Press release

15 NGOs unite in renewed battle against Europe’s biggest plastics project

22 February 2024

Lawyers at ClientEarth, together with 14 NGOs, have taken a fresh legal stand against INEOS, as the petrochemicals giant continues its efforts to build Europe’s biggest plastics project.

The environmental groups have now launched their new case against the Flemish authorities, marking a new phase in their long legal battle against INEOS’ ‘Project One’.

The action follows a court ruling in July that sent the €3 billion plastics project back to square one.

According to the environmental groups, INEOS has once again failed to detail to authorities the true impact of the development on people, nature and the climate – not just in the region, but along the full value chain, including “Scope 3” emissions. The groups argue that the Flemish authorities’ approval of the project without first demanding a full assessment of its impacts is illegal under both EU and national laws.

ClientEarth lawyer Tatiana Luján said: “Plastics are an environmental issue, a people issue and a climate issue. Allowing what would be the largest plastics facility in Europe to go ahead would not just be a local disaster, but a global affront.

“Project One would help fuel more plastic production when we’re already at saturation point. Plastics are made from fossil fuels, so their production is catastrophic for the climate at every stage. The far-reaching consequences of this project are very real and cannot go unaccounted for.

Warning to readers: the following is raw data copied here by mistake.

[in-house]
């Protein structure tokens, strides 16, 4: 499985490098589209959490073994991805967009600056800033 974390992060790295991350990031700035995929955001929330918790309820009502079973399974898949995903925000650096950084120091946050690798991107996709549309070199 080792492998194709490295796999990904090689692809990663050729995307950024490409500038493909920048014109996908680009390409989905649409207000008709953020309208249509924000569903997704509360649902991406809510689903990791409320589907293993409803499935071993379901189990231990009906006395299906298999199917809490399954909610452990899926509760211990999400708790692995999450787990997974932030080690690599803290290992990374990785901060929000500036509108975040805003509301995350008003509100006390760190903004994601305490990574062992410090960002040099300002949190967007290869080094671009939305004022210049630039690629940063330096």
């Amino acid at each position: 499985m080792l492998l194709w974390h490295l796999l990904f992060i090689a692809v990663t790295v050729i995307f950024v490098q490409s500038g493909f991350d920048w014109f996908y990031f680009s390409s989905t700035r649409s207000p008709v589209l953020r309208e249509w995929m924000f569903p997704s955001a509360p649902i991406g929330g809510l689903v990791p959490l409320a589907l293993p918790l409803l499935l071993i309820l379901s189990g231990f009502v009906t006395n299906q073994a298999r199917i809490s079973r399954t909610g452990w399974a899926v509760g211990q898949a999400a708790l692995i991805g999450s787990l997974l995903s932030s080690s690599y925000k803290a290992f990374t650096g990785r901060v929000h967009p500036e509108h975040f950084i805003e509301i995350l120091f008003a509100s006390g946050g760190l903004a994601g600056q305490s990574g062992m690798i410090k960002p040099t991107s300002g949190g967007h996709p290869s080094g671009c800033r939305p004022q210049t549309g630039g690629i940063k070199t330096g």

“The changes made to the project’s new permit are just window dressing. The fact remains that Project One is both hugely destructive and completely unnecessary. However, the authorities have once again failed to acknowledge the blatant, toxic repercussions of the project, so we have no choice but to go back to court.”

The ruling in the summer was on a parallel case by the Dutch authorities, which mobilised after realising the extent of the Project One’s nitrogen impacts, which would creep over the border. The Netherlands has been struggling with nitrogen over-pollution and billions of Euros have been approved to buy out farmers and reduce nitrogen emissions as a result. Project One would pose an additional burden to the Netherland’s effort to clean up.

Stijn van Uffelen, representative of MOB said: “If Project One is built, it would become one of the top three biggest sources of nitrogen pollution in the Brabantse Wal protected area in the Netherlands. This protected site is home to century-old oaks that already suffer from too much nitrogen deposition – they’re essentially being drowned in fertiliser. Project One will only further exacerbate the problem. No amount of tinkering to its permit will make this cross-border pollution miraculously go away.”

The groups also argue that the pollution created by Project One continues to be severely underestimated locally. Flanders’ levels of nitrogen already far exceed the recommended safe levels for the environment and people’s health and Project One going ahead would only make matters worse. The situation has resulted in the agriculture sector being required to cut emissions, but many farmers feel industry is being given preferential treatment.